Back to the article posted above, I noticed how the writer laments the lack of choices people believe they have in a market like this, due to the low interest rates that the banks are paying on FDIC-insured investments. One thing he didn't mention is buying real estate secured notes. I truly believe that this is a great place to park money. Of course, like anything else you need to be smart about buying these. But there are some excellent opportunities for people to make a decent return in something secured by something real.

Something real? What do I mean by that? Isn't a CD at a bank something real? What people don't understand is that when you put money into a bank, the money's no longer's the bank's. You hold an IOU and the bank has to pay you. While this hasn't been a problem in our recent past, it is fraught with problems if the Congress gets its way and passes a bill which would make products of the shadow banking industry (everything in the banking swap casino that most of us don't really know about) insured by the FDIC, just like your bank deposit...and even worse, the swaps would have priority consideration for payback over your bank deposit. So while your bank deposit would be insured by the FDIC, you'd be in line behind the entire shadow banking industry, waiting for an underfunded FDIC to pay you back. Anyone smell a new TARP on the horizon? Yes I know it is insane, but if you don't know by now that Washington is Wall Street's prison bride, you haven't been paying attention. 

So here we are. Stocks are running up like there's no tomorrow. Just be sure that you can get out when the gettin's good. Enjoy the ride and manage the risk. And give serious consideration to other vehicles such as secured notes, so when the crash happens you don't really care because you're well protected. There are good choices out there. Get yourself educated and enjoy your life.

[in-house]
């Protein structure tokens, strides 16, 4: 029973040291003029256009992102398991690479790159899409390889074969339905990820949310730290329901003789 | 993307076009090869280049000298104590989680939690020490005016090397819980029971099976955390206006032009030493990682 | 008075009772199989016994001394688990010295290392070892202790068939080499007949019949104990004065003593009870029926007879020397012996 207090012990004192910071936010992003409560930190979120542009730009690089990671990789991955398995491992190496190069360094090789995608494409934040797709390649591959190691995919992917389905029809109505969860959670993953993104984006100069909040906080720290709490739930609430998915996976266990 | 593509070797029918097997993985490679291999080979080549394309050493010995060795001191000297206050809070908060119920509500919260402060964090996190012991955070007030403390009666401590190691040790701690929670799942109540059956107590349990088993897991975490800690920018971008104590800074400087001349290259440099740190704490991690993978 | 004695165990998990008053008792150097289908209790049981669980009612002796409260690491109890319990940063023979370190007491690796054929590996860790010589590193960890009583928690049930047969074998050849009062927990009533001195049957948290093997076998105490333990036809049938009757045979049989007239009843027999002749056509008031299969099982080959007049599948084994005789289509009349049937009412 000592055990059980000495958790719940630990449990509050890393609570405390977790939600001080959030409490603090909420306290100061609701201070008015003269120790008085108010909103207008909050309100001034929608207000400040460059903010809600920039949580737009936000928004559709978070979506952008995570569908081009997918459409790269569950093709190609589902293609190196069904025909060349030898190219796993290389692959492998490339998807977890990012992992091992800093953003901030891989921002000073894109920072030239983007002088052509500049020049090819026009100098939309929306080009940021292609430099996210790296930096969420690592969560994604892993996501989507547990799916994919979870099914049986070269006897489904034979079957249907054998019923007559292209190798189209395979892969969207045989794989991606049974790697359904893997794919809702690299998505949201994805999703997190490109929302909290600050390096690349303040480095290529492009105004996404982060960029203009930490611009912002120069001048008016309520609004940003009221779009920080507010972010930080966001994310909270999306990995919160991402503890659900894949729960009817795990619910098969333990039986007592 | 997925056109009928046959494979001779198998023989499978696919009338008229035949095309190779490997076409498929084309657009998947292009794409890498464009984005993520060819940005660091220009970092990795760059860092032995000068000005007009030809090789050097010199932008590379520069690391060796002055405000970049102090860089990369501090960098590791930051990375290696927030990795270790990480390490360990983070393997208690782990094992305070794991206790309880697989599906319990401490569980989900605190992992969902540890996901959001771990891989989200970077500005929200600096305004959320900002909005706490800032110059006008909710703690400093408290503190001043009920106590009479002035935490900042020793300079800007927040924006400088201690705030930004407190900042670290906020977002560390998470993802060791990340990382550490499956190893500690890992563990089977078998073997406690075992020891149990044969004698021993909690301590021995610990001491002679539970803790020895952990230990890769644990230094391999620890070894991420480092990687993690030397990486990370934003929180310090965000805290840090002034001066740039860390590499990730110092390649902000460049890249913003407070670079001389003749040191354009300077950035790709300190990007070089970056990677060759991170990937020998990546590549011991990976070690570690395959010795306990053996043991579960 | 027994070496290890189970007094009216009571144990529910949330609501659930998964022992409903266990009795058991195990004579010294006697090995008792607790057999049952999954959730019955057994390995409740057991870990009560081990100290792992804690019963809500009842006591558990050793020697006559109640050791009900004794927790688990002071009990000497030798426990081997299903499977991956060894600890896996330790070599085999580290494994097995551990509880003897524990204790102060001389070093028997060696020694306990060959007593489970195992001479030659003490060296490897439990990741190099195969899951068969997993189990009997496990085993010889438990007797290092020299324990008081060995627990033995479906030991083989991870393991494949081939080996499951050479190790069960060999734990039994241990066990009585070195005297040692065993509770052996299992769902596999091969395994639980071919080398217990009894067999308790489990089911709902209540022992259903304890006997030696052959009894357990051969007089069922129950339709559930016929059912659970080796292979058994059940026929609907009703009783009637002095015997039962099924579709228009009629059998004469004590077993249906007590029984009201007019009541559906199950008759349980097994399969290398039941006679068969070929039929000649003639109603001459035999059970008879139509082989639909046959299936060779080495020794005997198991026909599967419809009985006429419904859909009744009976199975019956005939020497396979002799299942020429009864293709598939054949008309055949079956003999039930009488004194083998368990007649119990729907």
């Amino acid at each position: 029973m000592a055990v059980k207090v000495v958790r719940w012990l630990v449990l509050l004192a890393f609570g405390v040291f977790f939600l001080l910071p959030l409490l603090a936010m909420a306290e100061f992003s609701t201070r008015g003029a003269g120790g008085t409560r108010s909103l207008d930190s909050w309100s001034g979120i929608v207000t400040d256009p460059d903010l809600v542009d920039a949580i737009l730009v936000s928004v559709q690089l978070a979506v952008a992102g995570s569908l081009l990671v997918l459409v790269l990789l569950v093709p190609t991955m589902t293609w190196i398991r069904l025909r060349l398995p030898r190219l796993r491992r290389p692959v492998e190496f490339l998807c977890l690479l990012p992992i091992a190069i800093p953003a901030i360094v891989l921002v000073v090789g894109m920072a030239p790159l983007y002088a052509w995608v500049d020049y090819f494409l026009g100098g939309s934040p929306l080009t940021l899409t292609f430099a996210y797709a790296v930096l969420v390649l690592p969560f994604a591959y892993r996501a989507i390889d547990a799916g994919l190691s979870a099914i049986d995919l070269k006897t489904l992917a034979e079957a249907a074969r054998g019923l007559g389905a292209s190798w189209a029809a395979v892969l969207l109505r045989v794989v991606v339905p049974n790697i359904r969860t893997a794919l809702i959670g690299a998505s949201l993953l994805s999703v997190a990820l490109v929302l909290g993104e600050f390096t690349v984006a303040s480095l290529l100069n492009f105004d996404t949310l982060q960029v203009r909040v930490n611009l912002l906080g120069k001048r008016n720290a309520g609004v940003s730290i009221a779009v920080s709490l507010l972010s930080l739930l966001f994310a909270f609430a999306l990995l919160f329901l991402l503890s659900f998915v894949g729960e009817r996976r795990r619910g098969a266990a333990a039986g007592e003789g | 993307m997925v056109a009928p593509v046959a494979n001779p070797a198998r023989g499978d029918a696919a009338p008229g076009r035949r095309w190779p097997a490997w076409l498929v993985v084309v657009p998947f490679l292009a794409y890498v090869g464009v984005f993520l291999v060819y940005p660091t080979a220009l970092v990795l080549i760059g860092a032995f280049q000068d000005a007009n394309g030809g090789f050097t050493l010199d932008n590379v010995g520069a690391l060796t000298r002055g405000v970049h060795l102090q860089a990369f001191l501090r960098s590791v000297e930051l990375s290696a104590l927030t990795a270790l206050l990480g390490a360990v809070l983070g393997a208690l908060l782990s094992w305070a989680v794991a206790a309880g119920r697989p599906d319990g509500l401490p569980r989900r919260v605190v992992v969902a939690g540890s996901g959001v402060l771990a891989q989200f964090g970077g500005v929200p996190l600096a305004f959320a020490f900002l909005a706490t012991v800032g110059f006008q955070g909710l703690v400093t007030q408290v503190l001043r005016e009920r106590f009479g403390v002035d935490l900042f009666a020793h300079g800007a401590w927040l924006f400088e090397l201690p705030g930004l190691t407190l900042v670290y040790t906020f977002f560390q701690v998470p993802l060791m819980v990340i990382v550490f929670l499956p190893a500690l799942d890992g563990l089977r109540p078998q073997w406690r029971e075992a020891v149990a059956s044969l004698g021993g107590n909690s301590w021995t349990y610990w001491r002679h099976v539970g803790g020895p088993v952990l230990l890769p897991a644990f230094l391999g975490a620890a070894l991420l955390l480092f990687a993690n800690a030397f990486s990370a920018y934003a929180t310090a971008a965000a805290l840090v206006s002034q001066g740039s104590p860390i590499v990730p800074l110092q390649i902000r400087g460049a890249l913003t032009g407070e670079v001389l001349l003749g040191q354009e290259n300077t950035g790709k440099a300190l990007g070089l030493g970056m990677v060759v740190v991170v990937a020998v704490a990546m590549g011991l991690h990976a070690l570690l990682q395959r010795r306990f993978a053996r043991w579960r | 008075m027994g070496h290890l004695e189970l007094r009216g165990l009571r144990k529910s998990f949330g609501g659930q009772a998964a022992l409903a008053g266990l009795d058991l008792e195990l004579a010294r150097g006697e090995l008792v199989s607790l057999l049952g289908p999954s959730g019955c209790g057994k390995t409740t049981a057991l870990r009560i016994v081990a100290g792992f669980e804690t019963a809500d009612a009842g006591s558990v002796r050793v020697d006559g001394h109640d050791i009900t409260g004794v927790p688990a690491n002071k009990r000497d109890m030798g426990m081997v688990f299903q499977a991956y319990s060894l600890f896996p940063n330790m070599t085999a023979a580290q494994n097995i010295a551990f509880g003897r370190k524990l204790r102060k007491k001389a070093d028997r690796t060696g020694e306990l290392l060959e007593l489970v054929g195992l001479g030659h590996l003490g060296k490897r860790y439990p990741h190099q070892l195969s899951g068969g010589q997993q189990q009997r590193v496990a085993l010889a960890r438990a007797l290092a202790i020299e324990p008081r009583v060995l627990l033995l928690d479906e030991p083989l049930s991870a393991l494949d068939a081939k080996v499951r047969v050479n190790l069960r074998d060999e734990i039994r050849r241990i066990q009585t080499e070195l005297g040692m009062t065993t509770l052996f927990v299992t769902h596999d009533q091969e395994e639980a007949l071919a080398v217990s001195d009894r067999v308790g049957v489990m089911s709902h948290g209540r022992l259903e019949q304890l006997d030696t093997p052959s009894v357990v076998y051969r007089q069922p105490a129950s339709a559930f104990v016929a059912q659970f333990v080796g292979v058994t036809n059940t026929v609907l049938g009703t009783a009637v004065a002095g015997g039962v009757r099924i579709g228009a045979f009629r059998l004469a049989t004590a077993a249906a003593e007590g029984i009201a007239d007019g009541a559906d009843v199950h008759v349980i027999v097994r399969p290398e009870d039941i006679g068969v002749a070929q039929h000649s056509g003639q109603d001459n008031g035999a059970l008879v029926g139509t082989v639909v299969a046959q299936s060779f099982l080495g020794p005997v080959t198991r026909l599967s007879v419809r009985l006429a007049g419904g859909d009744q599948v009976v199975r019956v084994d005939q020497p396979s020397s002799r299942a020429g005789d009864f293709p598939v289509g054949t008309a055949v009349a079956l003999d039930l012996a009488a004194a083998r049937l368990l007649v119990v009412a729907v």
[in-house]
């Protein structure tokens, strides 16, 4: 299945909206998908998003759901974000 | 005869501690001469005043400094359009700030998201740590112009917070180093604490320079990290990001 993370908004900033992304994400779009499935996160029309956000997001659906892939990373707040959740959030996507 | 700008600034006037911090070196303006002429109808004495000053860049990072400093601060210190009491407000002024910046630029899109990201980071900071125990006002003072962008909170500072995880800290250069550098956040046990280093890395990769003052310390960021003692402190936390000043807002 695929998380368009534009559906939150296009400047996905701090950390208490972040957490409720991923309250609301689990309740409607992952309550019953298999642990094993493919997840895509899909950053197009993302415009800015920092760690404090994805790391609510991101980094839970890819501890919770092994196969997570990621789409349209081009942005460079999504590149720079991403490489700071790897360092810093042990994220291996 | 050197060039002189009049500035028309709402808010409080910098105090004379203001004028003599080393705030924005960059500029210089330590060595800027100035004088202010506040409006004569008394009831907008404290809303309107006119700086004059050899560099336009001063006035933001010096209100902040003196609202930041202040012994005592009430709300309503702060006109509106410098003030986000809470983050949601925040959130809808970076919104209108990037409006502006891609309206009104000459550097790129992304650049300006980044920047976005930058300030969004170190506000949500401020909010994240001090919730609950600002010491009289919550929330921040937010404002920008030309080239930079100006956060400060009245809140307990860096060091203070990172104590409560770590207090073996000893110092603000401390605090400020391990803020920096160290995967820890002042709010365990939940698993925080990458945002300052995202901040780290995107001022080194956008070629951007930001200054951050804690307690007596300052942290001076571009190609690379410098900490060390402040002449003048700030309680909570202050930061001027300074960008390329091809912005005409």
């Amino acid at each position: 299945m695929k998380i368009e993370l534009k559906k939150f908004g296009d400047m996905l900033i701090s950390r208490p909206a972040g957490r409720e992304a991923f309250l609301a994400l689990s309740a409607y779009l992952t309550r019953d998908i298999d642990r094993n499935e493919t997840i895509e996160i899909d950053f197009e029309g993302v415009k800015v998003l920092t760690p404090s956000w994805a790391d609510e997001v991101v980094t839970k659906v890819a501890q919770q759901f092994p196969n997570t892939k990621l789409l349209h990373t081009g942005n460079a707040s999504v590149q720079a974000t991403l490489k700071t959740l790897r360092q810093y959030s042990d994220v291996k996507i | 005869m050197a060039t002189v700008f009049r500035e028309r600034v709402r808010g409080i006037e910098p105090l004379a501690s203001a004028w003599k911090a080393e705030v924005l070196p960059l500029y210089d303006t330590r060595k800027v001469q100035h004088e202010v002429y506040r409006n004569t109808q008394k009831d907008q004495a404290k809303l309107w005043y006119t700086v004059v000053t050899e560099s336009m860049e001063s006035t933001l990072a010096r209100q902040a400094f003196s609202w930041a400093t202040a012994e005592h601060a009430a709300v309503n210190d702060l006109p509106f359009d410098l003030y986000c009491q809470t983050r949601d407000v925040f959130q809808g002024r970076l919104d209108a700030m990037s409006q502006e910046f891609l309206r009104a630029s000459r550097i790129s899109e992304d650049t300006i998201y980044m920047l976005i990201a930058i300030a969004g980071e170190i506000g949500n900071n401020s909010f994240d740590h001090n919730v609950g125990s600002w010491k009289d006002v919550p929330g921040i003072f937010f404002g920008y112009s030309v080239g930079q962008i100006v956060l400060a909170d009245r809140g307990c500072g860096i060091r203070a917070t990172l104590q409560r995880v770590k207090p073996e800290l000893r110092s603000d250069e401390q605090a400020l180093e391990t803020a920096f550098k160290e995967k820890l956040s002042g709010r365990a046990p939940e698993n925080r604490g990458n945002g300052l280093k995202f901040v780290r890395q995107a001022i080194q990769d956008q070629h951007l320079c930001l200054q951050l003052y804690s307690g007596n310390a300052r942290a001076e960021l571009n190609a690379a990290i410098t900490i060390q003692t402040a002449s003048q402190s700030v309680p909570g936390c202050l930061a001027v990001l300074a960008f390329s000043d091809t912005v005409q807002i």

Thursday, March 28, 2013

Big Fat Liars

I'm sitting here a few days before Easter, biting the head off of a marshmallow Peep, thinking of Chicken Little and our current financial situation, waiting for the sky to fall...or not.

As we all know, the sky hasn't fallen yet. The fiscal cliff can was kicked down the road. Sequestration happened and life amazingly went on. The stock bubble keeps inflating. Real estate inventories are tightening. Greece is still in the Eurozone, the rest of the 'zone PIGS (Portugal, Italy, Greece and Spain) are wallowing, and Germany is left to pour on the slop. Sebelius admitted this week that Obamacare will raise insurance premiums. The latest debt ceiling crisis has been averted until May, and when that comes we wouldn't be fools for betting on another can-kick to carry us through August. And there's a new securitization kid on the block, this one the REO-to-rental scheme.

If all of this hurts your head, you're not alone. There's one common element linking all of these events together. What is it? Simple. LIES.

Seems we are dealing with a bunch of pathological liars running the world. Sure, they'll come clean once in a while when it suits their purpose (Sebelius had to come clean because insurers are ready to announce 2014 premium increases), but otherwise lying is a comfortable way to operate (REO-to-rental securitization - really?).

How does one deal with a pathological liar? If it's a spouse, get a divorce. If it's a co-worker or neighbor, avoid them. If it's a friend or lover, stop being a pathetic codependent and dump them. But what if it's your bank? Your government? Your broker? Can you avoid, divorce or dump these ingrained entities?

Sure you can, up to a point. Self-direct your investments into things you understand. Take the time to learn about Obamacare and position yourself for the best outcome. Employ a good CPA and take the steps to keep every dime in your pocket that you legally can.

There's one common element linking all of these events together. What is it? EDUCATION. Don't let it hurt your head.

Like Oprah tells us, when dealing with pathological liars it's up to you to 'take your power.' Or like the Who said, "We Won't Get Fooled Again." Get your risk management in place for whatever lies ahead.

And to all the big fat liars out there, just remember. Karma's a bitch.